Branching Successfully – Q&A Part 1

This blog entry is a result of the recent webcast focused on the topic of “Subversion Best Practices – Branching Successfully.” I promised to use our Subversion blog to respond to questions that the audience asked, but that I didn’t have time to answer. I hope to answer about half of those questions in this entry and will do the other half next week. If yours isn’t in this posting, then wait until next week. And feel free to ask more questions via our discussion forums.

What do you offer in the way of Subversion training?

I’ll talk to this briefly and point you to the appropriate web pageif you want further information. CollabNet offers training for administrators, users, and configuration managers. We have both half day and full day classes for administrators that can be taught onsite or remotely. We have both half day and full day classes for users that can be taught onsite or remotely or even via web-based training (we also do train-the-trainer sessions onsite). We have a full day class for configuration managers focused on best practices that we can deliver onsite. Occasionally we do some other open enrollment classes online like client specific user classes or advanced topics.

With the training and consulting, is it Subversion server or product specific, or more generic as far as the server and client applications are concerned, or a combination?

Most of our administration training is done specifically for an organization which makes it server, product (stand alone Subversion, CollabNet Subversion Edge or CollabNet Team Forge), and environment specific to a point, but driven by what that organization has or plans to have implemented. Our user training has no relationship to which server, but there are some aspects that vary based on the product involved. We try to address the primary client that an organization plans to use via our demonstrations and any labs (labs come with the day long class). We often demonstrate in multiple clients for customers who have many standard clients identified to use. We have offered open enrollment classes for specific clients as well.

Server consulting is product and environment specific as defined by the customer. Migration and process (Applied Workshop) consulting are impacted a little by products and that is taken into consideration.

Do you have a cheat sheet or reference card for Subversion commands?

Yes, we keep an up-to-date version on the CollabNet Subversion Community site.

In the Stable Trunk model, what is the purpose of the merge to trunk and branching from trunk if you don’t develop or release on trunk?

You could release from the trunk assuming that you have only a single version in production at a time, but that’s up to you. The purpose of the trunk is to provide a central point of truth from which all releases relate. It also gives us a condensed version of history of at least all the main releases which, in time, becomes pretty much what we’d want to peruse as far as history. That central point lets us respond to changes better as well (e.g., the injection of a new release between 2 already defined ones). It would also make it much easier to follow what has happened via any visualization available today or offered in the future.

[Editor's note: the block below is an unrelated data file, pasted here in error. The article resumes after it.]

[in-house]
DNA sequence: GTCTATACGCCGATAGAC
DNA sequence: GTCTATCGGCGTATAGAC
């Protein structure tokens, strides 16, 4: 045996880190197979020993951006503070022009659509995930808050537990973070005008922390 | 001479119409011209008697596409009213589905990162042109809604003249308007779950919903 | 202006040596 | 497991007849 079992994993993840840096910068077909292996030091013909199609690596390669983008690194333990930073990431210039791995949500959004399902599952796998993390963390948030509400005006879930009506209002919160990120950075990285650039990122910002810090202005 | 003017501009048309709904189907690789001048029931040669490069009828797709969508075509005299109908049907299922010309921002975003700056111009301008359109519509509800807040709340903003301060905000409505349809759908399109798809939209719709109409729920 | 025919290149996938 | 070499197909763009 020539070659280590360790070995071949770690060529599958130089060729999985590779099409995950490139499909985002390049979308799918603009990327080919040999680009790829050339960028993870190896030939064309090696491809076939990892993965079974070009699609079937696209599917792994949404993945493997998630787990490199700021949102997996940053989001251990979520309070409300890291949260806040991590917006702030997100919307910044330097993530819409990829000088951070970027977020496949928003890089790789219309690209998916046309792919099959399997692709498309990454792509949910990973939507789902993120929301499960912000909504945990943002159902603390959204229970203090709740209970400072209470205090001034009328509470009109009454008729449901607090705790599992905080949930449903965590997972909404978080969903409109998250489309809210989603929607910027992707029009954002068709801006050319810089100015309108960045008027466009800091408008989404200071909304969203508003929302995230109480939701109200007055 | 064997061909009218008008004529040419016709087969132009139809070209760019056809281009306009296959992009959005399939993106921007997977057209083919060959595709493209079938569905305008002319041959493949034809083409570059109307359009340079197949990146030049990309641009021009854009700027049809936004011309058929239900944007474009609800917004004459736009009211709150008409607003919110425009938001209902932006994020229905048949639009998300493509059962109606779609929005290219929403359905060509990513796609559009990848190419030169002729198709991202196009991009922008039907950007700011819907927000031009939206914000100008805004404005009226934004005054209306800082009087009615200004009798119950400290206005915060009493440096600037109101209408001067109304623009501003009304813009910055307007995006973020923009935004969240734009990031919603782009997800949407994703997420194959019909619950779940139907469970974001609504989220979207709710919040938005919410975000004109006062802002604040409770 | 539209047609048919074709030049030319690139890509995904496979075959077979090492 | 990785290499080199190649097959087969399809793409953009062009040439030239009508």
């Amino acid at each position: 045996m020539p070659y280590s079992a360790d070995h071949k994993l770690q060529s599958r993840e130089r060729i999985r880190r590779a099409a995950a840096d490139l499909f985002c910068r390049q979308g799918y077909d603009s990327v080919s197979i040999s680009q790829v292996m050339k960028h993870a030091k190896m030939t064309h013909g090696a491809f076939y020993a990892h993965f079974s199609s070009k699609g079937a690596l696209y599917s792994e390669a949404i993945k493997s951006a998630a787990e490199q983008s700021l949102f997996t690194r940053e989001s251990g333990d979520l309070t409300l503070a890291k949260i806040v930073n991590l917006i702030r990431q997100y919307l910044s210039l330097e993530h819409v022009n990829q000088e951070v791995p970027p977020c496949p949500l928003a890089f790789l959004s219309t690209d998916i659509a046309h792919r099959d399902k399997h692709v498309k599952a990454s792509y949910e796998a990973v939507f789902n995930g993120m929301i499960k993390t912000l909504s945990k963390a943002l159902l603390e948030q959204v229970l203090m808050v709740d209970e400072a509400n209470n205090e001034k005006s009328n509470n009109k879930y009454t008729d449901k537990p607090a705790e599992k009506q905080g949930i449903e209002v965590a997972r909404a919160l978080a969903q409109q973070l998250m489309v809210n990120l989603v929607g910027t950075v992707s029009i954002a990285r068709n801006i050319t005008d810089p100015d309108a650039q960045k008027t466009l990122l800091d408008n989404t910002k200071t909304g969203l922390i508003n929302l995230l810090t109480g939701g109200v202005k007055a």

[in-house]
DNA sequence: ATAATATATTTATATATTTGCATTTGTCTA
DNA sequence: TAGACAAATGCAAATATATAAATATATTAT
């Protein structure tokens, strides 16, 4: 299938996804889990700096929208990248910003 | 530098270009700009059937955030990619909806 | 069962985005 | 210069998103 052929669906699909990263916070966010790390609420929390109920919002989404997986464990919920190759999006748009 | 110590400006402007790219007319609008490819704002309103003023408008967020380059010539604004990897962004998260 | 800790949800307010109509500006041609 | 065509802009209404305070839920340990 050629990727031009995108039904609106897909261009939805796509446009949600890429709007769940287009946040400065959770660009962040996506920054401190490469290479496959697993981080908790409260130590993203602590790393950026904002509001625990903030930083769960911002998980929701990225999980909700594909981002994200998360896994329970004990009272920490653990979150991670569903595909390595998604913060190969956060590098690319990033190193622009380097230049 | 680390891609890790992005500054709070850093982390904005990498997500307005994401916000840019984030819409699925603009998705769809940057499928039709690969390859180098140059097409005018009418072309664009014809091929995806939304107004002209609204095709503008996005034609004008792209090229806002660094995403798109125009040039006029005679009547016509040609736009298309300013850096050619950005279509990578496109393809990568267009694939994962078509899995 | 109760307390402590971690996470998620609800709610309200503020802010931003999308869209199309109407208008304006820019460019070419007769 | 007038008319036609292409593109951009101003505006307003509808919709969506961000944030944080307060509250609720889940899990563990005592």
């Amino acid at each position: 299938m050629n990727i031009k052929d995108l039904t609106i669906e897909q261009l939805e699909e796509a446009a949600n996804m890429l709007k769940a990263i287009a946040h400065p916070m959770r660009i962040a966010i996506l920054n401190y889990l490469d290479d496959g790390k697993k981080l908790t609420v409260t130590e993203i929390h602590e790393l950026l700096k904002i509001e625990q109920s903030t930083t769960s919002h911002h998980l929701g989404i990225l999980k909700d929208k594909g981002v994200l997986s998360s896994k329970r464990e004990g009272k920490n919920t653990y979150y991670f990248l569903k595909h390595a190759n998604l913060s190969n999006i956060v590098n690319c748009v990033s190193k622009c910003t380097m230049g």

What are the main differences from the Agile Branch (Release) Approach and the Feature Branch Approach?

The use of feature branches with either the unstable or stable trunk models is all about isolating the work on a single feature due to risk related to working on that feature while other things are changed elsewhere that might distract from doing this specific feature; due to risk related to committing in-process changes where others would be impacted by getting them in their work environments through the update operation; or due to concern about whether a feature might ever be included in the current release or at least might fall into a later release. An earlier question about developer branches is what you’re looking to handle with Feature branches as just a nuance.

The Agile Release model assumes nothing about what any upcoming release might contain until that release is basically about ready to start through the formal promotion model process. Feature branches here are not selectively done due to risk posed by or to a specific piece of work, but rather are the default for all units of work. They are spawned from the last release and get subsequent releases merged into them until they are merged into a release themselves.

We use developer branches so that we can commit changes without impacting others. I didn’t see it in your list of nuances so what is your perspective on these as best practices?

I didn’t cover every possible type of nuance and certainly developer branches would fall into that category. From my perspective, they are not a best practice and I generally recommend against their usage. There is definitely the occasional need to commit changes that you don’t want to commit to the general development branch. You don’t want to go to long without putting changes into the repository for a number of reasons. That said, those changes should be related to a specific piece of work that you’ve been assigned to implement and thus I would implement that as a feature branch. Developer branches don’t make it clear what is to be found on that branch or what it is being used for at any point in time. They often become messy sandboxes that are an administrator’s worst nightmare if a developer is gone or leaves the company. There is a definite need to commit to the repository and isolate that from other people’s work, but I strongly recommend the use of feature branches for that purpose as they have a clear content and an understood lifespan.